Many inmates were notorious in their time period but have since been forgotten. A few are well known in Idaho or the West, but perhaps not nationally. Harry Orchard received the most sensational and international press in his time. The following are just a few “infamous” inmates:
Henry ‘Bob’ Meeks was believed to be a member of Butch Cassidy’s gang which robbed a bank in Montpelier, Idaho. He was shot in the leg during an escape attempt, officials caught him, and doctors amputated his leg. He later climbed to the top of a cell house (with only one leg), jumped off, survived, and was sent to the asylum at Blackfoot.
Harry Orchard confessed to killing more than 17 people. Convicted in Canyon County for the murder of Frank Steunenberg (former governor of Idaho), Orchard claimed to be a hired assassin for the Western Federation of Miners. He testified against William “Big Bill” Haywood, in what many refer to as the “Trial of the Century”, which featured Clarence Darrow for the defense. Ethel Barrymore, of the famous Barrymore acting family, visited Orchard at the penitentiary during the trial.
Orchard eventually became a prison trusty. He started the shoe shop and a successful poultry farm at the penitentiary. He converted to the Seventh Day Adventist Church while incarcerated, oddly enough with the help of Steunenberg’s widow, and was baptized in the old plunge bath beneath the Dining Hall. Orchard eventually built and resided in a small cottage outside the prison walls. In 1954, at 88 years old, he died in the prison hospital.
“Diamondfield” Jack Davis got his nickname when he went west to Silver City, Idaho on the rumor of a diamond strike. After the failed prospecting attempt Davis began working for a cattle company to keep sheep off cattle ranges. When two sheepherders were killed in the area where he was working, Davis became the prime suspect for the killings. Sentenced to hang on June 4, 1897, two other men confessed and he was reprieved. In February 1899, Davis was transferred to the Idaho State Penitentiary where he stayed until December of that year. Davis was then transferred back to a cell in the Cassia County jail.
After Davis had exhausted his appeals another execution date was scheduled for July 3, 1901. By that time public opinion shifted in Jack’s favor mostly due to the confessions of James Bower and Jeff Gray and also to the easing of tension between sheep and cattle herders. The Board of Pardons extended the execution date to the July 17, much to the outrage of state prosecutor and future Idaho Senator William Borah. Three hours before Davis’ scheduled execution, word arrived to the Cassia County sheriff that his sentence had been changed to life imprisonment. Davis was moved back to the Idaho State Penitentiary in Boise, Idaho until he was finally pardoned on December 17, 1902 by Idaho Gov. Frank W. Hunt.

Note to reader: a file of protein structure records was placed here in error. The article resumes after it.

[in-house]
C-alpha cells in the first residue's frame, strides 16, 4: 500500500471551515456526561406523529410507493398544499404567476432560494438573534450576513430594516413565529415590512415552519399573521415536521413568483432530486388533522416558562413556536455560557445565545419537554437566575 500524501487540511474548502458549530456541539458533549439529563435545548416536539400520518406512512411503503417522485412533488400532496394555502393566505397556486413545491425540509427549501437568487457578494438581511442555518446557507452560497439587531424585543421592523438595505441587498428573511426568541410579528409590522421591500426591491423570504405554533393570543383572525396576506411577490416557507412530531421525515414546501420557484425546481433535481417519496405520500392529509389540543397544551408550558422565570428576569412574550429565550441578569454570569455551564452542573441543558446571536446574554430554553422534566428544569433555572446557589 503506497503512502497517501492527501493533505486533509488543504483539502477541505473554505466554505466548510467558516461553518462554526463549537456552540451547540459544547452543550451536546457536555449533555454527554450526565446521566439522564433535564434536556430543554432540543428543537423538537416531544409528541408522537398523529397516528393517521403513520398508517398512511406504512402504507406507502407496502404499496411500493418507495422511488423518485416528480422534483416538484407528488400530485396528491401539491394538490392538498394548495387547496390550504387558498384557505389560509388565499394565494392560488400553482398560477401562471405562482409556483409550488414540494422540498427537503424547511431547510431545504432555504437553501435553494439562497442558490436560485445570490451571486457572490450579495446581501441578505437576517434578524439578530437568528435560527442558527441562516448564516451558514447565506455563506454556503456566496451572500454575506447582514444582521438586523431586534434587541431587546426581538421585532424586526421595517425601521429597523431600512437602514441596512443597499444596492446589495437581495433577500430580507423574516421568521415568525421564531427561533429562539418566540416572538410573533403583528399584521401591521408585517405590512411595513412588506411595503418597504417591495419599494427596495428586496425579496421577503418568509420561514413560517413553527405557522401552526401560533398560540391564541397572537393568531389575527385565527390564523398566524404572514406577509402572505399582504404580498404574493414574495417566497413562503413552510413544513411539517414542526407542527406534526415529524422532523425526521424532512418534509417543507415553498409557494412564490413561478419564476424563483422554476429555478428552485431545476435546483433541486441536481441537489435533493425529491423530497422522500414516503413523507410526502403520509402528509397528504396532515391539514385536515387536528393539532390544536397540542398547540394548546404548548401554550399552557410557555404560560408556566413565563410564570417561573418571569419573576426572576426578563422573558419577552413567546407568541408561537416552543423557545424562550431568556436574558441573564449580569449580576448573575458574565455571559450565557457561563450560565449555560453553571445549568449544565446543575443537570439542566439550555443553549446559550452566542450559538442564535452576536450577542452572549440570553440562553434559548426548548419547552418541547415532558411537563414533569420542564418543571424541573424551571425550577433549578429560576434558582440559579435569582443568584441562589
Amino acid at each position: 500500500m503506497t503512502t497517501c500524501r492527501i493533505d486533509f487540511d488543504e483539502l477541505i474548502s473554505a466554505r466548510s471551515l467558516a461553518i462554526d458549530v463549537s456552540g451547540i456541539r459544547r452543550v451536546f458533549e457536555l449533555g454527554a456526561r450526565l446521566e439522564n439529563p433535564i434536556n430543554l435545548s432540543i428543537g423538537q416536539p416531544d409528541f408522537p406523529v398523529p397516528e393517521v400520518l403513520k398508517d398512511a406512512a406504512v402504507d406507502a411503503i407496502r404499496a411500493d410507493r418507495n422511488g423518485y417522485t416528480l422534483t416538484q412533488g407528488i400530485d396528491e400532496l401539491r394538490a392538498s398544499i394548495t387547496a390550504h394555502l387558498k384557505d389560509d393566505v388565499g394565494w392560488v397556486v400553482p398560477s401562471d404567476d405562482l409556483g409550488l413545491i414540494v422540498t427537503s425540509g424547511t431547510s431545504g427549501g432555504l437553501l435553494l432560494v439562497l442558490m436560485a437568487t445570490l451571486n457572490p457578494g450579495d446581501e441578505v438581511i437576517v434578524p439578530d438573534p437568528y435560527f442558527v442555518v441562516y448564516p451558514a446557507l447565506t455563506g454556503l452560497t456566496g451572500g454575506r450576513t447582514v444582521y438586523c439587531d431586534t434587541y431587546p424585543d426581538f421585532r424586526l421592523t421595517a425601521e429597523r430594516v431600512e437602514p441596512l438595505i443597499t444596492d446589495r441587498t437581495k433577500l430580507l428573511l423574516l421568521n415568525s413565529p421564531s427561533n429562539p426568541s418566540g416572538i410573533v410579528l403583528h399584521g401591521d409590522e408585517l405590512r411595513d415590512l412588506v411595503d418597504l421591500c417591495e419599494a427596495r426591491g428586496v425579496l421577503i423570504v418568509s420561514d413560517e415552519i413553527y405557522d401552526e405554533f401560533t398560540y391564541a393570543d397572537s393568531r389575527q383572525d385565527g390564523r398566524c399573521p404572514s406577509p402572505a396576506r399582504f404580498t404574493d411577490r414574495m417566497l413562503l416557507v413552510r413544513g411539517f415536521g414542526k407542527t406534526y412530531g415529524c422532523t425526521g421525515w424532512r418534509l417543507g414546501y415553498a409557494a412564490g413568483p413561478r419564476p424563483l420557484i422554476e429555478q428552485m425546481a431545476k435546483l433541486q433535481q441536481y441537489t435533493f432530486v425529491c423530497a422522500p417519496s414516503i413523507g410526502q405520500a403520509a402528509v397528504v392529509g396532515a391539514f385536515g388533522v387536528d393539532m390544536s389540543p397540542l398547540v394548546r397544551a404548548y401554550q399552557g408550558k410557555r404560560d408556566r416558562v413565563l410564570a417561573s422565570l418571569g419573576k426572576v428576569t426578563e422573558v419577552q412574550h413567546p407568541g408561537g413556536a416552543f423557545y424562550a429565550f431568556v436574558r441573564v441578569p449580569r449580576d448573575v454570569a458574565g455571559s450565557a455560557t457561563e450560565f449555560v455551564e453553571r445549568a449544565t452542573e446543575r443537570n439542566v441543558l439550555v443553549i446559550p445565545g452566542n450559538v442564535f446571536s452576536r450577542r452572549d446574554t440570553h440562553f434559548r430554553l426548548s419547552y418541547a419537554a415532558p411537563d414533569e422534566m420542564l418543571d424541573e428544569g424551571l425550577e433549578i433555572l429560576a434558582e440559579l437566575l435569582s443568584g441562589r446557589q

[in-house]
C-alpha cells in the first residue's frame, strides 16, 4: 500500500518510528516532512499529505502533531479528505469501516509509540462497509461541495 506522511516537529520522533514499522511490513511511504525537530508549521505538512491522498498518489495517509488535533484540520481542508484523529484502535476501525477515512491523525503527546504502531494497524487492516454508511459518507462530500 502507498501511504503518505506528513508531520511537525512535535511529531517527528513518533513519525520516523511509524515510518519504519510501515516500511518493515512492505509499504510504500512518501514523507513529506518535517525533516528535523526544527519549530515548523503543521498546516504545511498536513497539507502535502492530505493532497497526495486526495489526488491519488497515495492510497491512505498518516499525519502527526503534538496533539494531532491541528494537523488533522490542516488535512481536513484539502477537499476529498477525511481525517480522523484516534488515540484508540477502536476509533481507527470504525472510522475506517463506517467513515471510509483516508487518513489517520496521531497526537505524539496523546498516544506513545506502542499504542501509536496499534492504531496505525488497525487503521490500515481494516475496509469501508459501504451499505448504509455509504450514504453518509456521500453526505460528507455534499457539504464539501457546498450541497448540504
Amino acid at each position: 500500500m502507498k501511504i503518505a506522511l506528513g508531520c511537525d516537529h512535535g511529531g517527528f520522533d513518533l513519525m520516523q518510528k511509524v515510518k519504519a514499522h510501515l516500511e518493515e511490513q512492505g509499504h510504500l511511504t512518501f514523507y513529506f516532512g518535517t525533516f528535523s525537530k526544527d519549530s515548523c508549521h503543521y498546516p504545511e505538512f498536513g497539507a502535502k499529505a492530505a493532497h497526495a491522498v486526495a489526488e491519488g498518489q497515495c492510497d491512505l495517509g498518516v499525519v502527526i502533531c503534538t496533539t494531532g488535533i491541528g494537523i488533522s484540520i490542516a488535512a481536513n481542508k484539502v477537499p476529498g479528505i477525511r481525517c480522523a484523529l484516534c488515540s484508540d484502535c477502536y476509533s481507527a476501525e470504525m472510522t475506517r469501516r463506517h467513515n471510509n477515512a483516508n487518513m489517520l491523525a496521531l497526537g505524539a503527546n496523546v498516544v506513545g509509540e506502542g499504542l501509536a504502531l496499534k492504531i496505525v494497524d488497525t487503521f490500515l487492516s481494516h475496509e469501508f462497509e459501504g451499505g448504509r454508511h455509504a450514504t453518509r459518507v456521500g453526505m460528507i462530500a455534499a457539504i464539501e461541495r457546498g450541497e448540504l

Many consider Lyda Southard the most infamous female inmate to serve time at the penitentiary. The state convicted Southard of the second degree murder of her fourth husband. Her three previous husbands, her brother-in-law, and her child all died under similar, suspicious circumstances. After the autopsy of her fourth husband found a lethal dose of arsenic in his system, the attending physicians of the other deaths agreed on similar circumstances. The prosecuting attorney believed Southard to be, “void of conscience; that she is an unmoral woman, and by that I do not mean immoral, but one void of faculty to discriminate between right and wrong. I do not believe her capable of remorse.” Sentence to ten years to life, Southard escaped when she was not granted a parole after a decade of imprisonment. Fifteen months later, she returned and served the longest combined sentence for a female at nineteen years and ten months. Southard was conditionally released in October 1941 and given a full pardon in April 1943.